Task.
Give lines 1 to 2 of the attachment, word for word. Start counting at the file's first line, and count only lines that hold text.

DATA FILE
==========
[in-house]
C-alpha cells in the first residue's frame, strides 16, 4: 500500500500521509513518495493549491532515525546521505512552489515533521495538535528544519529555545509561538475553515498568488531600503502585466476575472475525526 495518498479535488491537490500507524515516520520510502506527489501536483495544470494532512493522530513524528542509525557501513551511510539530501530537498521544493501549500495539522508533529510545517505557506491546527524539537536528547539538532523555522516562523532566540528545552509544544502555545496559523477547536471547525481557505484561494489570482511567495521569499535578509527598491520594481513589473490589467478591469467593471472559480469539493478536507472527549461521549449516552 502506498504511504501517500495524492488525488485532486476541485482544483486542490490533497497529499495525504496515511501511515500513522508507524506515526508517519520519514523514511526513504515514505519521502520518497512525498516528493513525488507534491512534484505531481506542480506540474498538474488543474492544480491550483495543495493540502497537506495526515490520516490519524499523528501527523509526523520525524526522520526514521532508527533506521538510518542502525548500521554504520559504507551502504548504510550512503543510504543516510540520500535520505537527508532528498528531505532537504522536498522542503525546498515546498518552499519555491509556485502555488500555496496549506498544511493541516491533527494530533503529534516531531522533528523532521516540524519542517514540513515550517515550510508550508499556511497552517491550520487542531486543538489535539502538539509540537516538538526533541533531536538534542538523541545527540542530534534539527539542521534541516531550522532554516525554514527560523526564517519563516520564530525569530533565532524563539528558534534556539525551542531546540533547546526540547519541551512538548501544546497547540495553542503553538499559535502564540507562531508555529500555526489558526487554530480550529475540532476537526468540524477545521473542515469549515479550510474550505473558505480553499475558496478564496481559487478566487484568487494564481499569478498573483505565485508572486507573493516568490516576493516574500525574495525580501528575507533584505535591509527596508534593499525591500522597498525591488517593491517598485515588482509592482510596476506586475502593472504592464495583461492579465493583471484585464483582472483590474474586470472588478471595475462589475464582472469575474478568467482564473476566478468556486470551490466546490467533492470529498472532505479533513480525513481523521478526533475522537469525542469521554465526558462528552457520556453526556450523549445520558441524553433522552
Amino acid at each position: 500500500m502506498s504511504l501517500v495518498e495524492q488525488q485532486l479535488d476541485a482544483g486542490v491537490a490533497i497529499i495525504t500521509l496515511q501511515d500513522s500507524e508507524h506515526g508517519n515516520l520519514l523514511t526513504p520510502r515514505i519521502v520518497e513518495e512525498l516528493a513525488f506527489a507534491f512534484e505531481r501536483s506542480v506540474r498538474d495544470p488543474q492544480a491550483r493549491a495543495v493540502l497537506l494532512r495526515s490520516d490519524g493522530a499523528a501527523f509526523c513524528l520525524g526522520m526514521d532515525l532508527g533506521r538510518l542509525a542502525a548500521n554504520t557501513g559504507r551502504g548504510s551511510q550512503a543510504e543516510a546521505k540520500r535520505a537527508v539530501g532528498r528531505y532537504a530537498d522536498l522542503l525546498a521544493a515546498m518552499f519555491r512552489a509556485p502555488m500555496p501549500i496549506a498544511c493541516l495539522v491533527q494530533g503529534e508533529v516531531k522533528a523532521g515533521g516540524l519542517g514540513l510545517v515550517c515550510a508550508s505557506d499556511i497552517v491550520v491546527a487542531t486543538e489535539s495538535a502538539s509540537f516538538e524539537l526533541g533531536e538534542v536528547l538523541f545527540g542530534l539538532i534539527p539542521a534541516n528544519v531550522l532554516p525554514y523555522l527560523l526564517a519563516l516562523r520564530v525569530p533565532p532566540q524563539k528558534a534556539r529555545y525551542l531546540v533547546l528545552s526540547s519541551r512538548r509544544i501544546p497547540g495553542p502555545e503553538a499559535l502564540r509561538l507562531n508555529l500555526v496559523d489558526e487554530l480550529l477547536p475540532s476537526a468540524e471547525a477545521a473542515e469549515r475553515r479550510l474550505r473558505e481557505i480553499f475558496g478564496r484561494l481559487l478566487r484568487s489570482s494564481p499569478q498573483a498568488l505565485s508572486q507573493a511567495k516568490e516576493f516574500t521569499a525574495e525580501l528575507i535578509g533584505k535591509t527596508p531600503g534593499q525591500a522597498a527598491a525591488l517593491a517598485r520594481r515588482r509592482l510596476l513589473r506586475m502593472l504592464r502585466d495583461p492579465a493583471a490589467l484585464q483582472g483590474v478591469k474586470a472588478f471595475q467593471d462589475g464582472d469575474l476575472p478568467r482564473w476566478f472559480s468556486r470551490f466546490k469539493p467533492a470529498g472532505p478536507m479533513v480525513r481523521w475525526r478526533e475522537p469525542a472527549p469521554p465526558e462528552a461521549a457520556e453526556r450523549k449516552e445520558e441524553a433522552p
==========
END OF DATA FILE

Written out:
[in-house]
C-alpha cells in the first residue's frame, strides 16, 4: 500500500500521509513518495493549491532515525546521505512552489515533521495538535528544519529555545509561538475553515498568488531600503502585466476575472475525526 495518498479535488491537490500507524515516520520510502506527489501536483495544470494532512493522530513524528542509525557501513551511510539530501530537498521544493501549500495539522508533529510545517505557506491546527524539537536528547539538532523555522516562523532566540528545552509544544502555545496559523477547536471547525481557505484561494489570482511567495521569499535578509527598491520594481513589473490589467478591469467593471472559480469539493478536507472527549461521549449516552 502506498504511504501517500495524492488525488485532486476541485482544483486542490490533497497529499495525504496515511501511515500513522508507524506515526508517519520519514523514511526513504515514505519521502520518497512525498516528493513525488507534491512534484505531481506542480506540474498538474488543474492544480491550483495543495493540502497537506495526515490520516490519524499523528501527523509526523520525524526522520526514521532508527533506521538510518542502525548500521554504520559504507551502504548504510550512503543510504543516510540520500535520505537527508532528498528531505532537504522536498522542503525546498515546498518552499519555491509556485502555488500555496496549506498544511493541516491533527494530533503529534516531531522533528523532521516540524519542517514540513515550517515550510508550508499556511497552517491550520487542531486543538489535539502538539509540537516538538526533541533531536538534542538523541545527540542530534534539527539542521534541516531550522532554516525554514527560523526564517519563516520564530525569530533565532524563539528558534534556539525551542531546540533547546526540547519541551512538548501544546497547540495553542503553538499559535502564540507562531508555529500555526489558526487554530480550529475540532476537526468540524477545521473542515469549515479550510474550505473558505480553499475558496478564496481559487478566487484568487494564481499569478498573483505565485508572486507573493516568490516576493516574500525574495525580501528575507533584505535591509527596508534593499525591500522597498525591488517593491517598485515588482509592482510596476506586475502593472504592464495583461492579465493583471484585464483582472483590474474586470472588478471595475462589475464582472469575474478568467482564473476566478468556486470551490466546490467533492470529498472532505479533513480525513481523521478526533475522537469525542469521554465526558462528552457520556453526556450523549445520558441524553433522552